The choice of genre was free. Astonishingly, a great number of the participants were inspired to write poetry. They described the forest, went into the forest to experience something unique or skilfully used the forest as a metaphor.

The poems contained symbolism related to life and death, as well as love and loneliness. Nor were everyday work in the forest or the benefits of forests to people forgotten; in fact, the young showed a high appreciation of them.

Awarded texts and evaluations

The preliminary evaluation of the 275 texts received was carried out by Ms. Anne Helttunen, Executive Director of the Federation of Finnish Mother Tongue Teachers in Finland, and Ms. Tuula Saraniemi, mother tongue teacher. The final selection of the winners was made by a jury consisting of Helttunen and Saraniemi in addition to Ms. Kristiina Vuopala, Account Manager at the Finnish state-owned forestry company Metsähallitus, and Mr. Hannes Mäntyranta, Communications Coordinator at the Finnish Forest Association.

The winners were awarded with a prize of EUR 100 each in connection with the European Forest Week in Rovaniemi yesterday. The competition was supported by the Finnish Forest Foundation.

  • Ms. Helena Järvinen, Rautjärvi upper secondary school: Fear in the forest
    A fine text that reads like a column and runs bravely against traditional concepts. The writer knows the forest very well, intimately and subjectively, but nevertheless wants to keep a certain distance to it. For her, forests are also a source of fear and stress. An honest text that runs freely and fluently, revealing the writer’s personal voice.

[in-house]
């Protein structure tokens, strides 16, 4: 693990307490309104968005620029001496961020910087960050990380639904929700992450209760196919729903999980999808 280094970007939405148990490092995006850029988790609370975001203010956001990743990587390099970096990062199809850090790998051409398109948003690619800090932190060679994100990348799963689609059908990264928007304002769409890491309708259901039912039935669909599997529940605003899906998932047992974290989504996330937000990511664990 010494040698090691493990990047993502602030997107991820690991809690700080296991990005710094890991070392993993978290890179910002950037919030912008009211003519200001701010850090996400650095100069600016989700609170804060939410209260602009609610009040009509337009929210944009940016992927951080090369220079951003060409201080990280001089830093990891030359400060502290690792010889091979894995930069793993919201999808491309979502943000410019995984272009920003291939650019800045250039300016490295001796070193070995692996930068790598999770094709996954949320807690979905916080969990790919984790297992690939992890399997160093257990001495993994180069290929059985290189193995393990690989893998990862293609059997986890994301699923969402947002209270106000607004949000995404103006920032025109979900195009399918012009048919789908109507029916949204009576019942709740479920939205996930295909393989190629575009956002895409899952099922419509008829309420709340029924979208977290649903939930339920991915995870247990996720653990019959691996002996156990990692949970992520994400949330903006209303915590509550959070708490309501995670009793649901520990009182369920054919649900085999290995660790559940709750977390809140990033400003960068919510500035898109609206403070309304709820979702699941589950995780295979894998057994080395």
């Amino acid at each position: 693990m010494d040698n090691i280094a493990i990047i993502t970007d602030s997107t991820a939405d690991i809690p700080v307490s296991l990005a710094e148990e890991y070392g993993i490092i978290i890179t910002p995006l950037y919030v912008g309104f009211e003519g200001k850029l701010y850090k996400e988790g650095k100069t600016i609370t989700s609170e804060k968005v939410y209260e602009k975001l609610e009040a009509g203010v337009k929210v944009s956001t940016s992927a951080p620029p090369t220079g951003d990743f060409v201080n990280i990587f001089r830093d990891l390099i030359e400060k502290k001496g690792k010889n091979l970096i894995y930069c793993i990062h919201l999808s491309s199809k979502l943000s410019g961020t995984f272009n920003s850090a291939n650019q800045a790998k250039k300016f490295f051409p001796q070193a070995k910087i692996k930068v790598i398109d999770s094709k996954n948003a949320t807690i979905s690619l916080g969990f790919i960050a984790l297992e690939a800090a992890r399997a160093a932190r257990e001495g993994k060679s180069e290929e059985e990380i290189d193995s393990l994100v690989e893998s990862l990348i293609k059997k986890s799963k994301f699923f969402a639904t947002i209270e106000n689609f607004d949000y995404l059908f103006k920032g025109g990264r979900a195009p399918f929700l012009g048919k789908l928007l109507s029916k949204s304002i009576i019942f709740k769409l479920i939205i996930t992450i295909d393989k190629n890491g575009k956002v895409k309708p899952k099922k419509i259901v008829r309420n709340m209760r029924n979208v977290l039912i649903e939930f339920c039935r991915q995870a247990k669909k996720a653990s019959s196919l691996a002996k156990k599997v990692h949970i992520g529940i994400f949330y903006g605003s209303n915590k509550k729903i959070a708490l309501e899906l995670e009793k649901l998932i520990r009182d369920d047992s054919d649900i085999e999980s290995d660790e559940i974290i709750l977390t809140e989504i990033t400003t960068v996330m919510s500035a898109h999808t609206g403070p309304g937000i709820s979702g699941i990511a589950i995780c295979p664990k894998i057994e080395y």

• Ms. Bee Masakun, Lyseonpuisto upper secondary school, Rovaniemi: A touch of green
    A joyous and cheeky poem about a tractor, a dog and a human in the forest. The poem reads like the lyrics of a song. The writer knows how to abandon conventional solutions without sacrificing the rhythm of the poem.
  • Ms. Linda Palo, Lyseonpuisto upper secondary school, Rovaniemi: You are mine
    A beautiful and melancholy poem of unlucky love. The forest is used skilfully as a metaphor: a stony path, the wind sighing in the trees and the pitch-black forest create evocative images of sorrow, longing and loneliness.
  • Mr. Joni Palviainen, Tornion yhteislyseo upper secondary school: Nature is the origin of us all
    Well-written and fresh essay including both general reflections and subjective experiences. The writer observes the world actively and takes standpoints concerning forestry, hunting and the significance of nature for human beings.
  • Ms. Senni Vesikallio, Kuhmoisten yhtenäiskoulu upper secondary school: The pine knows why
    A touching description of the relationship between a small girl and her grandfather. The text is a fully worked short story, beautifully combining fairytales and reality. It takes the reader to a grand little adventure in a forest likely to contain friendly goblins. The text has great literary value.
Author

Hannes Mäntyranta